Sex, Lies & Democracy
The Press & the Public
Edited by Hugh Stephenson & Michael Bromley
Pearson Education / Longman
$69.50 Paper original
Do the Press have a case for asserting their right and moral obligation to call figures in the public eye to account? Or is it time for the government to abandon the Press Complaints Commission and introduce some legislation to deal with the problem? Is there really a problem?
The question of the accountability and regulation of the Press has become a central theme of contemporary life and is the focus of this new book.
Part I: THE PRESS AND ITS DISCONTENTS
1. Tickle the public: consumerism rules - Hugh Stephenson
2. The 'tabloiding' of Britain: 'quality' newspapers in the 1990s - Michael Bromley
3. Demographics and values: what the British public reads and what it thinks about its newspapers - Robert M. Worcester
4. An overview of the current debate on press regulation in France - Christophe Texier
Part II: PRESS REGULATION AND ACCOUNTABILITY
5. Managing the press in a medium-sized European power - John Tulloch
6. Demanding accountability: the press, the Royal Commissions and the pressure for reform, 1945-77 - Tom O'Malley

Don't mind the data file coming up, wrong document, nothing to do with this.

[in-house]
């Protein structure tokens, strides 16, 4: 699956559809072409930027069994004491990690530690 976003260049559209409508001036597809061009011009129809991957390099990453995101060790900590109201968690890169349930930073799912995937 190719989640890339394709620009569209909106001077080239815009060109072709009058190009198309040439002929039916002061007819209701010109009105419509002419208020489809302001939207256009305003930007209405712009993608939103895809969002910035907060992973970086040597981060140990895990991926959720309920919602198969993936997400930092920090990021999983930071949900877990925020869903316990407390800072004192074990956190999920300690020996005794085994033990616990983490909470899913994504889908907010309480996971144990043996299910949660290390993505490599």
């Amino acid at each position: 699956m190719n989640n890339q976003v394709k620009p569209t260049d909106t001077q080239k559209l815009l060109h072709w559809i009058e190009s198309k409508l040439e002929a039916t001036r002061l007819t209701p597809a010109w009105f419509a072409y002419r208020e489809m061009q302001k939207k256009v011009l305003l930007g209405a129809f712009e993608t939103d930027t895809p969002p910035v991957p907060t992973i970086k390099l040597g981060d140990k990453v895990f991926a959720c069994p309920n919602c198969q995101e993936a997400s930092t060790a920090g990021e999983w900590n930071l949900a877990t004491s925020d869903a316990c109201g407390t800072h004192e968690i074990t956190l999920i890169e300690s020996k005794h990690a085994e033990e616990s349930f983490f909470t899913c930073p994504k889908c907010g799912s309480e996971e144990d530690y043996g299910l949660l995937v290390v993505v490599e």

7. Kith and sin: press accountability in the USA - Walter Jaehnig
8. Media quality control in the USA and Europe - Claude-Jean Bertrand
Part III: PEOPLE AND PROCESSES IN ACCOUNTABILITY
9. Interpreting codes of conduct - Adrian Page
10. Teaching ethics to journalists in the United Kingdom - Barbara Thomass
11. 'Watching the watchdogs'? The role of the readers' letters in calling the press to account - Michael Bromley
12. Democracy under threat - Andrew Calcutt
Appendix 1: The Press Complaints Commission Code of Practice, 1995.
Appendix 2: The National Union of Journalists' Code of Conduct.
• Examines the existing systems of regulation, both formal and informal, and the social and political context in which they have developed.
• Uses the British Press to illustrate 'problem press' and provides an important European context to the study where a pattern of press accountability has begun to emerge.
• Explores the social responsibility of the press by assessing its relationship to the democracy within Britain and then compares the press to other liberal, democratic traditions. Discusses the widely held assumption that the market alone can deliver a Press responsive to both its own readers and the wider public.
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